She now has a masters degree, but worked in that position for a number of years before getting it. She had a BA when she started. The salary varies depending on the agency, but it can tend to the more professional end of the spectrum in the right situation. These kinds of jobs also put you in contact with many other child service professions as a regular course of the job, so you might come into contact with something that leads to something, that leads to something, that leads to something...refining your access to the perfect job over time. They also often pay, or help pay, for continuing education classes.

Good luck.
posted by nickjadlowe at 1:22 PM on August 5, 2010

Completing the training in a year would be a stretch, but other than that being a Speech Language Pathologist fits your bill quite well.
posted by alms at 1:49 PM on August 5, 2010

I'm not sure what kind of educational/therapist sort of thing would only apply to mostly normal, non-delayed kids. Most people seek out help for when their child isn't normal, either developmentally, socially, or emotionally.

What about an Early Intervention specialist? Unfortunately, the age range there is 0-3 years, but the specialist who saw our son was just wonderful. Our son was only a little delayed from a bout with meningitis, and after 6 months was right on track. I'm sure she dealt with a looot of delayed kids, because that's the point of the program, but a lot of the kids "graduate", including one of my son's tiny tot buddies who shared our same specialist.
posted by kpht at 2:19 PM on August 5, 2010

Alms: you are right, it takes 2-3 post-BA years to become a speech-language pathologist. Developmental therapy might be worth exploring.
posted by onepot at 2:31 PM on August 5, 2010

How long is "too long" for another degree, in your mind? I just completed my MSW in two years, and I believe that many MSW programs are that length. After that, it's another two years (in Iowa) before one can get the Independent license and hang out a shingle, but in those interim years, one can get a job doing what one wants to do and make money at it; it just has to be supervised. You sound like you'd be a wonder as a play therapist. Play therapists certainly work with some kiddos with delays/disabilities, but would also be likely to work with kids who have been through significant stress or trauma, but are otherwise "normal".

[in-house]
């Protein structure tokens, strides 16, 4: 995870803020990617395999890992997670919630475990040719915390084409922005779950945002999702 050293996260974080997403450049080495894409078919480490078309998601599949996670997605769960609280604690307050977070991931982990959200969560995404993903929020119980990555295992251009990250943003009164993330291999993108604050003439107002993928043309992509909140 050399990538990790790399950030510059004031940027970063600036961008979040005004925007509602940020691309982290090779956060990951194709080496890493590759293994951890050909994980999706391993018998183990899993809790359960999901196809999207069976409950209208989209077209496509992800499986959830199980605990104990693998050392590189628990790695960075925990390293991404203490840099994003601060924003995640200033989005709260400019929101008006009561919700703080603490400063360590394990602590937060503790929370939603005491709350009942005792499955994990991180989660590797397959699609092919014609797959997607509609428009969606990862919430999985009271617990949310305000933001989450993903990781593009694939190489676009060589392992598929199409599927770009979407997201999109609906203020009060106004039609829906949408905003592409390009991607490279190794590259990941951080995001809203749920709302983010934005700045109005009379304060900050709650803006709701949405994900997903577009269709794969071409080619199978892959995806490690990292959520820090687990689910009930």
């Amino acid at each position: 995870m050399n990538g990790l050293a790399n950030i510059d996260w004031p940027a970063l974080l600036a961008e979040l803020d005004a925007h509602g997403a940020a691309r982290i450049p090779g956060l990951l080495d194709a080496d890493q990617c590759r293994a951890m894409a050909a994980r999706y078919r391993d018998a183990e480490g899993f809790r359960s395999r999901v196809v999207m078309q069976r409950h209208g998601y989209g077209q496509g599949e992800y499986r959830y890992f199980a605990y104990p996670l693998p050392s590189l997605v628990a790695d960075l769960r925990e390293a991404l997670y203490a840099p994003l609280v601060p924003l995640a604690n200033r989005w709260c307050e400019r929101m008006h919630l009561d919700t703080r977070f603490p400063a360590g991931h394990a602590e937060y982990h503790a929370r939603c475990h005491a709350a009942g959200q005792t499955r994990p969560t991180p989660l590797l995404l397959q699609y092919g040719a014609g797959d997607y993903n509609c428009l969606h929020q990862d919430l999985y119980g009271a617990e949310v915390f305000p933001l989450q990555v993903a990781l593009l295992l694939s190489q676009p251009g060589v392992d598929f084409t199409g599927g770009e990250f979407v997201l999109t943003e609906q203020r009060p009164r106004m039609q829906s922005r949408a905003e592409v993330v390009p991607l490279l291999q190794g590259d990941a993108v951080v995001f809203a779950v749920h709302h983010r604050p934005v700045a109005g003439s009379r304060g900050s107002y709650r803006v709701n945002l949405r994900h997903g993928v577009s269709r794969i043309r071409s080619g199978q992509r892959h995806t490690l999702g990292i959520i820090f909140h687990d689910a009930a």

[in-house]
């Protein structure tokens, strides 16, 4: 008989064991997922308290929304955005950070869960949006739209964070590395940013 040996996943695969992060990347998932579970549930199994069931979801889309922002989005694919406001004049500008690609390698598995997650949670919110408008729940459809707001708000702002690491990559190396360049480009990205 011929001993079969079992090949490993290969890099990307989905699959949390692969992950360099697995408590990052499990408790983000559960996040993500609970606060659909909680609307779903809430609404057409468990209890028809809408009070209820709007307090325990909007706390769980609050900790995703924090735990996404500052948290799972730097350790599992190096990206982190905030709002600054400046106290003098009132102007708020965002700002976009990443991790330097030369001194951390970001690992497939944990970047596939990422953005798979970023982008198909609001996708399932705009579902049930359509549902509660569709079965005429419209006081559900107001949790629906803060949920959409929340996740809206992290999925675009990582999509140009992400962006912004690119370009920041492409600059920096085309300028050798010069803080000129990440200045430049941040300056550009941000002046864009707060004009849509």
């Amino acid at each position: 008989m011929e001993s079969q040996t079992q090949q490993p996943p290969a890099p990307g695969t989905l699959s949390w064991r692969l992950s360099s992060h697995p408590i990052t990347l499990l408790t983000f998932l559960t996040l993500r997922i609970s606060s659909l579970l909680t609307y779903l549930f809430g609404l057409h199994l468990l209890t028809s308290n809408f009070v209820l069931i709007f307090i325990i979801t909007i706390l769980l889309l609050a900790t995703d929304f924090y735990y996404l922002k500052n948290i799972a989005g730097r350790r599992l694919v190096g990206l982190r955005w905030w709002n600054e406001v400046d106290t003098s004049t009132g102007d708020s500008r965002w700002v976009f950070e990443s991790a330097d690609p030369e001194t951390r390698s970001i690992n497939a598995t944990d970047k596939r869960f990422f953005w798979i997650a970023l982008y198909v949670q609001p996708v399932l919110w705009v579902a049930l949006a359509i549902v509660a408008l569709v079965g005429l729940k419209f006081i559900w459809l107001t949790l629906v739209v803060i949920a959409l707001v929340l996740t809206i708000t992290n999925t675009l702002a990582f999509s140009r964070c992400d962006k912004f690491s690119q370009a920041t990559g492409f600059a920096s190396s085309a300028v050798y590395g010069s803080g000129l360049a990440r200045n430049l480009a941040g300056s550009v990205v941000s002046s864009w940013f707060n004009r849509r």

Reading back through, I see that you want to do no more than a year of additional education, so this route may not be for you, but all the other particulars seem to fit. Good luck in finding something that suits you!
posted by epj at 2:40 PM on August 5, 2010 [1 favorite]

Being a speech-language pathologist requires a master's degree. However, being a speech-language pathologist assistant in a public school might be feasible. The training requirements and responsibilities vary from district to district, but it's worth seeing if a district near you needs them.
posted by christinetheslp at 3:23 PM on August 5, 2010

Response by poster: Very helpful answers so far, thanks! I'll look into roles at foster agencies, developmental and play therapy, and early intervention, and if anyone has more info on any of those and how they might or might not fit my description, please chime in. One of the few things I think I know about speech-language pathology is that it takes pretty significant schooling, but I do think that otherwise, it's on the right track, so I'll look into the assistant role, as well.

I wanted to clarify that when I said this: "Though I'm happy working with kids who have learning disabilities or a variety of delays and differences, I don't want to work exclusively or primarily with a severely disabled population," I didn't mean that I want to work mostly with kids who are perfectly fine and don't need my help. It's the "severely" part that I'm emphasizing. For example, I don't think I have what it takes to work primarily with kids who are never expected to develop into independent adults.
posted by Other at 3:26 PM on August 5, 2010

Work as a summer camp counselor for a program that's doing really interesting things. There are a bunch of summer programs that double as alternative education centers - Camp Kaleidoscope or Parts and Crafts in Boston, Open Air Circus, the Tinkering School is an obvious one (if overpriced and probably crazy exclusive), BEAM Camp in New Hampshire /Brooklyn. Volunteer until they're hiring. Find a place where the interesting college / career dropouts went when they realized that they liked working with kids, and see if they need a hand. Or start your own!

It doesn't pay well, but it's tremendously rewarding, and gives you the space to experiment and fuck up and learn, and will let you spend a lot of your time doing precisely what you say you want to be doing (which is, hanging out and helping, rarer than marshalling or directing)
posted by puckish at 9:00 PM on August 5, 2010